The expected fall in demand for agricultural packaging, following strikes by farm workers in the Western Cape, in January this year, has not materialised.
Rather, a strong demand for creative agricultural packaging solutions contributed to paper and plastic packaging company Mpact’s solid performance in the 2012 financial year. The com- pany’s underlying operating profits increased by 11.6% and revenue was up by 10.9%, says Mpact CEO Bruce Strong.
“Suppliers to the local and international markets depend heavily on the durability of their chosen packaging to protect their produce on the journey from field to shelf. Amid existing sociopolitical challenges, unpredictable weather and volatile exchange rates, this is one decision within the market’s control that could be the difference between success and failure,” he points out.
Mpact believes that creative design and the science behind packaging can yield significant benefits in terms of cost savings, efficiency, brand equity and recognition for the agricultural industry.
Strength and light weight are the essential elements in package design. One can produce an award-winning design, only for it to be impractical because it cannot balance aesthetics with strength and weight considerations, the company points out.
“High-quality packaging is one input cost that cannot be reduced, even during times of crisis. Far- mers depend on purpose- built, robust, lightweight packaging to protect their produce,” states Strong.
The company points out that creative packaging solutions are the result of several important considerations with regard to durability, weight, size and the type of materials used. Packaging, whether corrugated or plastic, must be robust enough to protect the produce on its way to the retailer and, ultimately, to the consumer to ensure that farmers get the best price for their goods.
“Durability is particularly important for corrugated packaging, which is exposed to climate-controlled environments. Corrugated packaging must be able to withstand up to six weeks of refrigeration for the export market without compromising its strength,” explains Strong.
Further, the package designer has to remain aware of the fact that it is, ultimately, the consumer who decides whether a pack design will be successful.
For some large users of packaging, such as fruit exporters, Mpact has designed packaging that takes the product from the farm to the shelves in foreign supermarkets with minimal physical handling. “These designs are innovative because they meet the requirements of being lightweight and strong to the extent that pallets of fruit can withstand long journeys from the farm to overseas shelves,” states Mpact. The company is constantly driven to reduce the packaging weight associated with its products, as was demonstrated by it having won the overall Gold Pack Trophy at the Institute of Packaging South Africa 2011 Gold Pack Awards for its RAPPET 187 mℓ Burgundy wine bottle.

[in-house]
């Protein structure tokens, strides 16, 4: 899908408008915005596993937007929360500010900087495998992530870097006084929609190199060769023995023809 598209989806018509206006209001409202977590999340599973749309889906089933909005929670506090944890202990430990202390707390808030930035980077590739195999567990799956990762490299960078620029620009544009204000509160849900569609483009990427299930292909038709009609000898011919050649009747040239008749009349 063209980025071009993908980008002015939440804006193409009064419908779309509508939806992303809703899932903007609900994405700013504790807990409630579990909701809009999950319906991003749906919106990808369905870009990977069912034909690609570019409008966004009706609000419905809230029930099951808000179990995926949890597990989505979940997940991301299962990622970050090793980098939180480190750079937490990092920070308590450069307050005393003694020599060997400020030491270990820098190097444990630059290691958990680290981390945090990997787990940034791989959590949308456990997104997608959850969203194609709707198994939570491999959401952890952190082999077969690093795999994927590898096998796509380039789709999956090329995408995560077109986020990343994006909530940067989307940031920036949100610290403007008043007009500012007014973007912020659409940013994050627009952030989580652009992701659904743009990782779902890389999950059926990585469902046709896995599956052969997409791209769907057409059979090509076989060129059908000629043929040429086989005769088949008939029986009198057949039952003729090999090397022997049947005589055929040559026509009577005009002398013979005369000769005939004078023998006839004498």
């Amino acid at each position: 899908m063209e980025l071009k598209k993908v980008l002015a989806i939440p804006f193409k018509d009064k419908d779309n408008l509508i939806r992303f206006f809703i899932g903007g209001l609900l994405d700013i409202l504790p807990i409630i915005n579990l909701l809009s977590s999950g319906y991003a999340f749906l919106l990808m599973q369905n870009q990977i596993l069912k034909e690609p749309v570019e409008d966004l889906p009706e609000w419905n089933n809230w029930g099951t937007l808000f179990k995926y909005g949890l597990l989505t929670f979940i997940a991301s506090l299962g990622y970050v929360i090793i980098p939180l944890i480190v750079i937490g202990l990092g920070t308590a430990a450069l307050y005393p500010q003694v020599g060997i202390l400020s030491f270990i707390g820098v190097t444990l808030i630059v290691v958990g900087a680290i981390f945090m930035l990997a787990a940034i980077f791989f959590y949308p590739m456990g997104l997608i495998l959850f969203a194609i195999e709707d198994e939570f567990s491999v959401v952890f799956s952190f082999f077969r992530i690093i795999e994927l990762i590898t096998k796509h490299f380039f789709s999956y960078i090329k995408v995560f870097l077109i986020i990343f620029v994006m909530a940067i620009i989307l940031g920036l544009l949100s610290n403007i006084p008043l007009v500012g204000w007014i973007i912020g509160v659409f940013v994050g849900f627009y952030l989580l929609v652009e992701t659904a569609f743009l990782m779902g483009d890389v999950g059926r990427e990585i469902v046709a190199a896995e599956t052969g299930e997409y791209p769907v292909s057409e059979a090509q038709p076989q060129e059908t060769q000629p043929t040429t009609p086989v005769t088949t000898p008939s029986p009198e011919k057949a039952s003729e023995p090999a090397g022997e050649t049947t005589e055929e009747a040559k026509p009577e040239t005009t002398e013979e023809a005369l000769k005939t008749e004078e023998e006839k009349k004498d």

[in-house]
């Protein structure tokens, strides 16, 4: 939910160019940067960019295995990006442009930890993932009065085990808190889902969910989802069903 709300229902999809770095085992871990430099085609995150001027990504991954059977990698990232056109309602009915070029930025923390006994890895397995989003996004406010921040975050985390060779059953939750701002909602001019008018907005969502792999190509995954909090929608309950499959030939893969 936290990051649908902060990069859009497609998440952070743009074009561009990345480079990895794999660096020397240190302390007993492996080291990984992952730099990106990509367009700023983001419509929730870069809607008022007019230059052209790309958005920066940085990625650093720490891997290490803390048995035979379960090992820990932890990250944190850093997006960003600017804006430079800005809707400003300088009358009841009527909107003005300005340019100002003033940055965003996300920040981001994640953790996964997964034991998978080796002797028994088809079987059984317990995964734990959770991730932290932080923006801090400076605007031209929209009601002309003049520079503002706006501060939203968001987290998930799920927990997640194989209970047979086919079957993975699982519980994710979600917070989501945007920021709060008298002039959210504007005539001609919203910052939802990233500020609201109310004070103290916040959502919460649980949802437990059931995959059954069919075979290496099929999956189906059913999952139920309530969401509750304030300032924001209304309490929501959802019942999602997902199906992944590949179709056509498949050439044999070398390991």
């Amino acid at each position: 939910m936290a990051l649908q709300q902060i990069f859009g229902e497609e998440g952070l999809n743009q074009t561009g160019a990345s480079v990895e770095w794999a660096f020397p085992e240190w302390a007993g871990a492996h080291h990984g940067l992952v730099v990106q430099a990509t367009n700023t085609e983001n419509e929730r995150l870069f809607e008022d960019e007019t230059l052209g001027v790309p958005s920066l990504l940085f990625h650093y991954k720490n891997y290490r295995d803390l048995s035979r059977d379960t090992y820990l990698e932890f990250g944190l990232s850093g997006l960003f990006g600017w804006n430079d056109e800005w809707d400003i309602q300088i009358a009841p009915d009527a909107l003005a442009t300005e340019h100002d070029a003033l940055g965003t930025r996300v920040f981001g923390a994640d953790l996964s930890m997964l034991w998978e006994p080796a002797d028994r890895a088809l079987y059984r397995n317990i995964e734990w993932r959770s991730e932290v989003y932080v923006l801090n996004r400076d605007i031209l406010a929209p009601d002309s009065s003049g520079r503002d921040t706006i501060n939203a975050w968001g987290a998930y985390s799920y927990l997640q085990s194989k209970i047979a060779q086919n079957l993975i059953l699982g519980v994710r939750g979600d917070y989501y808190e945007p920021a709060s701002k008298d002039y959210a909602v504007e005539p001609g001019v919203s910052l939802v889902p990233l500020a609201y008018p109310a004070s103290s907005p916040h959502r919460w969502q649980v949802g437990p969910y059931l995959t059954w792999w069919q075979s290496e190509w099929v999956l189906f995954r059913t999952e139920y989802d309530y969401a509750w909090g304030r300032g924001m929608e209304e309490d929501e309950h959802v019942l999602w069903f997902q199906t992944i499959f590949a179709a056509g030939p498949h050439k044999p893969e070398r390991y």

“The wine bottle received the award for the best overall product, with the product’s environmental benefits, significant cost savings and practical functionality. We also received a Gold Pack Award for our Preform and Closure Light weightings for 500 mℓ , one-litre and two-litre carbonated soft drinks products, among others. Projects of this nature are executed in close collaboration with customers and suppliers of raw materials and equipment,” highlights Mpact.
Strong points out that packaging also needs to have vertical strength when stacked so that the bottom layer can withstand up to 1 500 kg of pressure. In this context, scientific expertise become critical, as the packaging needs to be robust enough for stacking and light enough to remain economical.
Also, transport is an expensive cost element for the agriculture sector and, through innovation in lightweight packaging, Mpact says it can achieve cost reductions for its customers.
In Mpact’s Plastics division, the use of plastic jumbo bins instead of traditional wooden bins has resulted in significant financial benefits for the agricultural industry.
A study conducted for a fruit farm in the Grabouw-Elgin area, in the Western Cape, indicated total cost savings of R138.69 a bin each year when switching from traditional wooden bins to Mpact’s Jumbo Bins, with a payback period of three years.“
Plastic bins are 45% lighter than wooden bins. This enables quicker and safer handling and stacking and the bins can be vertically stacked up to eight units high because of a positive interlocking mechanism. As a result, safety is improved and more produce can be transported,” Strong points out.
Further, the in-built ventilation reduces cooling time and saves energy, and a clean, nonporous surface provides a hygienic, bacteria-free environment. Ultimately, this means that the produce arrives at its destination in a better condition, compared with the condition it would have been in, had wooden bins been used.
Edited by: Tracy Hancock
Creamer Media Deputy Editor Online
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